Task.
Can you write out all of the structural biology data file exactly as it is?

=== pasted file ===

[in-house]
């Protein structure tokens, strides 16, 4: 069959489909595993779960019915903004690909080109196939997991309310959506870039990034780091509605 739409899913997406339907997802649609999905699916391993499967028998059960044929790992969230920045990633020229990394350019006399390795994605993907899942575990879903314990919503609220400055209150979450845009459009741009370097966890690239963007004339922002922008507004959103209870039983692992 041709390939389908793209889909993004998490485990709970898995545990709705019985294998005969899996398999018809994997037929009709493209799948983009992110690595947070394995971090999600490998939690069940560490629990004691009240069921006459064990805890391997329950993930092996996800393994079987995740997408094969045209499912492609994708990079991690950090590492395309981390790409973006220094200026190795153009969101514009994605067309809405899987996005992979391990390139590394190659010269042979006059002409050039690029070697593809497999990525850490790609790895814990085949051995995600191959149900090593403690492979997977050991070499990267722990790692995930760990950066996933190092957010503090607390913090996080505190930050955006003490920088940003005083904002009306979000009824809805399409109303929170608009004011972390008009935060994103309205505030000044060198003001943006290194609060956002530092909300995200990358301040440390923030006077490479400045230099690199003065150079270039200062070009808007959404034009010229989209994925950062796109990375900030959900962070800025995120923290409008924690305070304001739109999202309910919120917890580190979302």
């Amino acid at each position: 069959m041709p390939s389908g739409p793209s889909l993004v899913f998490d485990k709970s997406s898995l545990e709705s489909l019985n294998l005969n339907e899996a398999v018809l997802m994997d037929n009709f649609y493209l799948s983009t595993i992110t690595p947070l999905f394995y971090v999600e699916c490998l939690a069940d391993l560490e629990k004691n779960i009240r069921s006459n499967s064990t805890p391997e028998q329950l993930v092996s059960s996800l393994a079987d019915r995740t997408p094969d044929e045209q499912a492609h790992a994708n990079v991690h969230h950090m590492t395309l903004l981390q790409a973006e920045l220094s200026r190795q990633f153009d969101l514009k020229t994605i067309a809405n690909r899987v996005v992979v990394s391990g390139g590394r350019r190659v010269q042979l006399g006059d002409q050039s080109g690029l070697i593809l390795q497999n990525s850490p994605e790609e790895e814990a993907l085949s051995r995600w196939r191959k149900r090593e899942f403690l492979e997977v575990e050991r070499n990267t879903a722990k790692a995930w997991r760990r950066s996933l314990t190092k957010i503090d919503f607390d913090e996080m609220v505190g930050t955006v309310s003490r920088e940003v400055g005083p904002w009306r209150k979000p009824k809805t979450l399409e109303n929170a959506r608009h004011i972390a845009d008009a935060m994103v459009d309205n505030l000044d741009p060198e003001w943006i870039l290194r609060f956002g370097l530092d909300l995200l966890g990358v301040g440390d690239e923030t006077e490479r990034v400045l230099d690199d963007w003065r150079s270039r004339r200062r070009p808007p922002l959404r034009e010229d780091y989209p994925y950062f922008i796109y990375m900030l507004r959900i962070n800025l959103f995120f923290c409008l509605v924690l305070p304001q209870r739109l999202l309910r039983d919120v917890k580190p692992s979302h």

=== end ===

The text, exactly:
[in-house]
């Protein structure tokens, strides 16, 4: 069959489909595993779960019915903004690909080109196939997991309310959506870039990034780091509605 739409899913997406339907997802649609999905699916391993499967028998059960044929790992969230920045990633020229990394350019006399390795994605993907899942575990879903314990919503609220400055209150979450845009459009741009370097966890690239963007004339922002922008507004959103209870039983692992 041709390939389908793209889909993004998490485990709970898995545990709705019985294998005969899996398999018809994997037929009709493209799948983009992110690595947070394995971090999600490998939690069940560490629990004691009240069921006459064990805890391997329950993930092996996800393994079987995740997408094969045209499912492609994708990079991690950090590492395309981390790409973006220094200026190795153009969101514009994605067309809405899987996005992979391990390139590394190659010269042979006059002409050039690029070697593809497999990525850490790609790895814990085949051995995600191959149900090593403690492979997977050991070499990267722990790692995930760990950066996933190092957010503090607390913090996080505190930050955006003490920088940003005083904002009306979000009824809805399409109303929170608009004011972390008009935060994103309205505030000044060198003001943006290194609060956002530092909300995200990358301040440390923030006077490479400045230099690199003065150079270039200062070009808007959404034009010229989209994925950062796109990375900030959900962070800025995120923290409008924690305070304001739109999202309910919120917890580190979302």
């Amino acid at each position: 069959m041709p390939s389908g739409p793209s889909l993004v899913f998490d485990k709970s997406s898995l545990e709705s489909l019985n294998l005969n339907e899996a398999v018809l997802m994997d037929n009709f649609y493209l799948s983009t595993i992110t690595p947070l999905f394995y971090v999600e699916c490998l939690a069940d391993l560490e629990k004691n779960i009240r069921s006459n499967s064990t805890p391997e028998q329950l993930v092996s059960s996800l393994a079987d019915r995740t997408p094969d044929e045209q499912a492609h790992a994708n990079v991690h969230h950090m590492t395309l903004l981390q790409a973006e920045l220094s200026r190795q990633f153009d969101l514009k020229t994605i067309a809405n690909r899987v996005v992979v990394s391990g390139g590394r350019r190659v010269q042979l006399g006059d002409q050039s080109g690029l070697i593809l390795q497999n990525s850490p994605e790609e790895e814990a993907l085949s051995r995600w196939r191959k149900r090593e899942f403690l492979e997977v575990e050991r070499n990267t879903a722990k790692a995930w997991r760990r950066s996933l314990t190092k957010i503090d919503f607390d913090e996080m609220v505190g930050t955006v309310s003490r920088e940003v400055g005083p904002w009306r209150k979000p009824k809805t979450l399409e109303n929170a959506r608009h004011i972390a845009d008009a935060m994103v459009d309205n505030l000044d741009p060198e003001w943006i870039l290194r609060f956002g370097l530092d909300l995200l966890g990358v301040g440390d690239e923030t006077e490479r990034v400045l230099d690199d963007w003065r150079s270039r004339r200062r070009p808007p922002l959404r034009e010229d780091y989209p994925y950062f922008i796109y990375m900030l507004r959900i962070n800025l959103f995120f923290c409008l509605v924690l305070p304001q209870r739109l999202l309910r039983d919120v917890k580190p692992s979302h």